26. Kiyonobu Yamashita, Nozomu Fujimoto, Mituo Takeuchi, Shingo Fujisaki, Masaaki Nakano, Masayuki Umeda, Takeshi Takeda, Haruyoshi Mogi, Toshiyuki Tanaka, Startup core physics tests of High Temperature Engineering Test Reactor(HTTR), (I) test plan, fuel loading and nuclear characteristics tests, Nippon Genshiryoku Gakkaishi/Journal of the Atomic Energy Society of Japan, 10.3327/jaesj.42.30, 42, 1, 30-42, 2000.01, High Temperature Engineering Test Reactor (HTTR) is a graphite-moderated, helium-cooled reactor which has 30 MW of thermal power and 950°C of outlet coolant-gas temperature. The fuel loading of the HTTR was started on July 1, 1998, from the core periphery. The first criticality was attained in annular type core of 19 columns on Nov. 10, 1998. The startup core physics tests consisted mainly of tests for licensing and tests for establishing the technology bases necessary for HTGRs. It was confirmed in the former tests that all fuel blocks are loaded in certain positions and the excess reactivity is less than the limit. Experimental data for the annular core are obtained in the latter tests. Also, it was confirmed that the inverse kinetics method and delayed integral counting method are useful for the measurement of scram reactivity even if it takes about 10s for rod insertions. Furthermore, control rod worth curve, axial neutron flux distribution, etc. were measured to grasp the core performance. All tests planned in the startup core physics tests had been successfully performed and were completed on Jan. 21, 1999. It was confirmed from the tests that the HTTR was capable to step up to the power ascension tests..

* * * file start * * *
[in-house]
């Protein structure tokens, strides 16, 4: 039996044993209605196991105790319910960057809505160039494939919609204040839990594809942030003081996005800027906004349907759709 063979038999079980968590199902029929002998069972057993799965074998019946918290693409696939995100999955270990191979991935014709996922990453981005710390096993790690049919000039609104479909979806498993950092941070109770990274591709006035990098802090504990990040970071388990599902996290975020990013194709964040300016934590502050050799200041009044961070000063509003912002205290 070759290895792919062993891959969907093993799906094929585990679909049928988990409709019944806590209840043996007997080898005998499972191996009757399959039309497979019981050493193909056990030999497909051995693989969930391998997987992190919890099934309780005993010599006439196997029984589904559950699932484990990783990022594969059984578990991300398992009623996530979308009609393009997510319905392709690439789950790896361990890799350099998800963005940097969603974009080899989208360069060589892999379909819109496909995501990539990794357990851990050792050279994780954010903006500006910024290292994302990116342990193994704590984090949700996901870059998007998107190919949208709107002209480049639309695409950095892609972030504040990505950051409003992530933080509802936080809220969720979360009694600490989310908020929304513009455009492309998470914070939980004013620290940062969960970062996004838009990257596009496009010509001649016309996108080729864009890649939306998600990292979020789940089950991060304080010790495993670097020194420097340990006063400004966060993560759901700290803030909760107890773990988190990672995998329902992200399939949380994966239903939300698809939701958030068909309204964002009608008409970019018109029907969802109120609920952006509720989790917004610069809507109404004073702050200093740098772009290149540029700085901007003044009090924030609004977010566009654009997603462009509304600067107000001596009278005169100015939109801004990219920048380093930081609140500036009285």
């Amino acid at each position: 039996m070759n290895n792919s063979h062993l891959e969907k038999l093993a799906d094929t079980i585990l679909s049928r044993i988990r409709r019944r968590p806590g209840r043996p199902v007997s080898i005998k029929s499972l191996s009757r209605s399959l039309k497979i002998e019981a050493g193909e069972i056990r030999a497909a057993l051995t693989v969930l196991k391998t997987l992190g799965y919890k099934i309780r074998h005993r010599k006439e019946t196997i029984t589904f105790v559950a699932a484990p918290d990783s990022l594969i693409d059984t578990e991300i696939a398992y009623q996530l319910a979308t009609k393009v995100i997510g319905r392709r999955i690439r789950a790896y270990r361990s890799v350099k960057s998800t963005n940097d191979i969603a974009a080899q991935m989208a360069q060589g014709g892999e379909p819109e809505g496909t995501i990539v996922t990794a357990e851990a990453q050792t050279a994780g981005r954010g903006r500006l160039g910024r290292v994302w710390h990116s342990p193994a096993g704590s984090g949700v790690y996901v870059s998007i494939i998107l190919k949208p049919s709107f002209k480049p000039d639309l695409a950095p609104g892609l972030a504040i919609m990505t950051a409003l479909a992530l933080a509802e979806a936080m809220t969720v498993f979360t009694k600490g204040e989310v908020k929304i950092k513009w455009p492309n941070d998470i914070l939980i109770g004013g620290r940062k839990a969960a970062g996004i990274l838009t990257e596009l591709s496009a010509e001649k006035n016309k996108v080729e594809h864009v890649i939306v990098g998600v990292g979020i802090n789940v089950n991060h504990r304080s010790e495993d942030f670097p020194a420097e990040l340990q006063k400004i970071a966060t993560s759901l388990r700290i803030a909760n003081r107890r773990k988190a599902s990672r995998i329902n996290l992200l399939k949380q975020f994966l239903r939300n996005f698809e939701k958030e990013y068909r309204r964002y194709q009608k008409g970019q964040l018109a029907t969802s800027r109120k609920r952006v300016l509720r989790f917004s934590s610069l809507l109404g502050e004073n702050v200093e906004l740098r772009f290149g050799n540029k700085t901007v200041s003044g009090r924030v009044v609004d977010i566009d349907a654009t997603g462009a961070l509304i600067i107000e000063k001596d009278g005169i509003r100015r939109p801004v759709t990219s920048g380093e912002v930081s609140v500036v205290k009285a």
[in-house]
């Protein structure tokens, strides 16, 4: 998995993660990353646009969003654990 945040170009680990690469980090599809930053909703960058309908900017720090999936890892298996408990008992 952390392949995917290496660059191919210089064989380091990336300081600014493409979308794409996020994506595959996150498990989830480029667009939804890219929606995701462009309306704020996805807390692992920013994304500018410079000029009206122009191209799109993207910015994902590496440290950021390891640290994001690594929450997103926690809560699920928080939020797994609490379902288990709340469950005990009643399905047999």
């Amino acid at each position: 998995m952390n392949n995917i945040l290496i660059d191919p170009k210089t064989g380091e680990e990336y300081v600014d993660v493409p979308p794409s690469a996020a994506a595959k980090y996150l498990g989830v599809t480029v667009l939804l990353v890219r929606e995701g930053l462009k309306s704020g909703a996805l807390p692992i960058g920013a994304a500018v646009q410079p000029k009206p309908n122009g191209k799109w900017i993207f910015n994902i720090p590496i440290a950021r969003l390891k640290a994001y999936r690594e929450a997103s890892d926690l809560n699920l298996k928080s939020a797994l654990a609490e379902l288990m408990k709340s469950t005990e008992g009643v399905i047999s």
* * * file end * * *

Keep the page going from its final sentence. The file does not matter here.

27. Kiyonobu Yamashita, Mituo Takeuchi, Nozomu Fujimoto, Shingo Fujisaki, Masaaki Nakano, Naoki Nojiri, Seiji Tamura, Measuring method of reactivity worth of control rod with long falling time by IKRD technique., Nippon Genshiryoku Gakkaishi/Journal of the Atomic Energy Society of Japan, 10.3327/jaesj.41.35, 41, 1, 35-38, 1999.01.
28. Kiyonobu Yamashita, Kazumi Tokuhara, Nozomu Fujimoto, Weapons-grade plutonium burning with high-temperature gas-cooled reactors using plutonium burner balls and thorium breeder balls, Nuclear Science and Engineering, 10.13182/NSE97-A24460, 126, 1, 94-100, 1997.01, A concept for a new reactor system is developed where weapons-grade plutonium can be made worthless for weapons use. It is a pebble bed-type high-temperature gas-cooled reactor that uses plutonium burner ball and thorium breeder ball fuels. The residual amount of 239Pu in spent plutonium balls becomes <1% of the initial loading. The power coefficient is made negative by reducing the parasitic neutron absorption reaction rate of 135Xe..